Editor’s note: This is a guest post from Caroline McGraw of A wish come clear.
There are a lot of things you’ll never know until you try. Below are 5 areas I thought belonged to the experts…until I gave them a shot. I’d realized that thinking, “I can’t do that” was just a default mental setting for me when it came to these 5 things.
Once I changed my thinking from, “I can’t” to “I bet I can…” I made progress.
Read on to learn how you, too, can:
1. Haggle (or, know what you are willing to pay!)
I recently took my wedding dress to be (organically) dry-cleaned. I wanted to spend $50. I was quoted a price of $185, though my dress is a straight-cut sheath. Needless to say, I walked to another dry cleaner. They had a price of $175. I asked if they would go lower, given my simple dress. I bonded with the (newly-engaged) cashier, and told her I had $50. The cashier spoke with the manager, and quoted…$45. With tax, I spent $48.
State what you have and what you need and shop around. Be friendly, and find common ground wherever possible.
Savings: $137 (from what I’d have paid if I’d settled.)
2. Re-purpose and repair rather than buy new.
Repairing an item can be much less costly (for you and for the environment!) than buying new. Scout out thrift stores; you may be surprised!
I found a fantastic Ann Taylor jacket at a thrift store. It was exactly my size, and it retailed for $75-$85, new. Here, it was priced $18. Yet as I admired it I saw that it was missing a button. (I’m careful to check thrift-store pieces.) I knew I could handle the repair, so I went to the cashier, pointed out the flaw, and paid $2.
Try thrift or consignment shops before buying new. Leverage your capabilities (such as sewing) to save.
Savings: $73-$83 off retail; $16 off thrift-store. The jacket always gets compliments.
3. Cut your own hair.
I wish I’d realized it sooner: my haircut is basic (long layers), so I can cut it myself. Seeing my husband cut his own hair inspired me to try. I just needed to get good instructions before taking the plunge.
Choose a simple cut, and do the thing you think you cannot do (just make sure you have sharp scissors.)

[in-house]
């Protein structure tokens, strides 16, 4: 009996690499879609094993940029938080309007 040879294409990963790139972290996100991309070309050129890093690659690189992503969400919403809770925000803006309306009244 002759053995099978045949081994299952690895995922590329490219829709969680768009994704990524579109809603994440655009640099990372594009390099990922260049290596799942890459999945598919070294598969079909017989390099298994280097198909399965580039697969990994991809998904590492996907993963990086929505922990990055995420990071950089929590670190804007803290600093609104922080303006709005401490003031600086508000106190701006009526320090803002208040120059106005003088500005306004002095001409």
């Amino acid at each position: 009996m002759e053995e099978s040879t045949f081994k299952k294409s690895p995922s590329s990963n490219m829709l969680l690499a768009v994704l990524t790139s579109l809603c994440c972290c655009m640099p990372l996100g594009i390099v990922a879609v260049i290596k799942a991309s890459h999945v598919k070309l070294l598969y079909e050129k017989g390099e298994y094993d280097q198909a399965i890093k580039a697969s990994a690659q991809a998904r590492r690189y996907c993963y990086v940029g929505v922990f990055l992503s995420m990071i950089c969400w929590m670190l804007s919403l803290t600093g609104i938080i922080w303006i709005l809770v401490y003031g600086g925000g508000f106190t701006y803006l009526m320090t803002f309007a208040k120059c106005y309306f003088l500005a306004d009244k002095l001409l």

Savings: $50 every 3-4 months, approximately $200-$250/year, plus the time it takes to make an appointment, travel and wait for the hairdresser (mine was always late.)
4. Make and use your own personal care products.
Baking soda can do it all. As such, I’ve lessened my ‘need’ for specialty products and reconsidered cosmetics. For now, my look is simply this: moisturizer with SPF, tweezed brows, curled lashes, a touch of lipstick (or tinted Burt’s Bees balm), a little concealer and vanilla extract for ‘perfume’.
You don’t need tons of makeup to look beautiful, and you can care for yourself (and the planet!) with less. There is elegance and class in going low-maintenance.
Savings: approximately $20 every few months, $60-80/year
5. Be content with one.
One bathing suit. One purse. One shelf of books. A one-bedroom apartment. As a wise woman once said, Less is not nothing.
If you choose wisely, you will select items of greater durability and value. There is no need for excess when one well-chosen thing can do the job.
Savings: $100-$5000+/year ($5000+ would get my husband and me a two-bedroom apartment here in DC!)
Total savings: $650 – $5650.
That money could do good elsewhere: paying your debt, appreciating in your Roth IRA or supporting your favorite charity.
I challenge you: what DIY could you try today? What could you do differently?
I’ll let you in on a secret—it’s an amazing feeling to do something new for yourself. This feeling could take you to new, unexpected places. Realize that you are more capable than you think, and enjoy the savings along the way.
Please share your creative time and money saving DIYs in the comments or ask Caroline questions about her recommendations.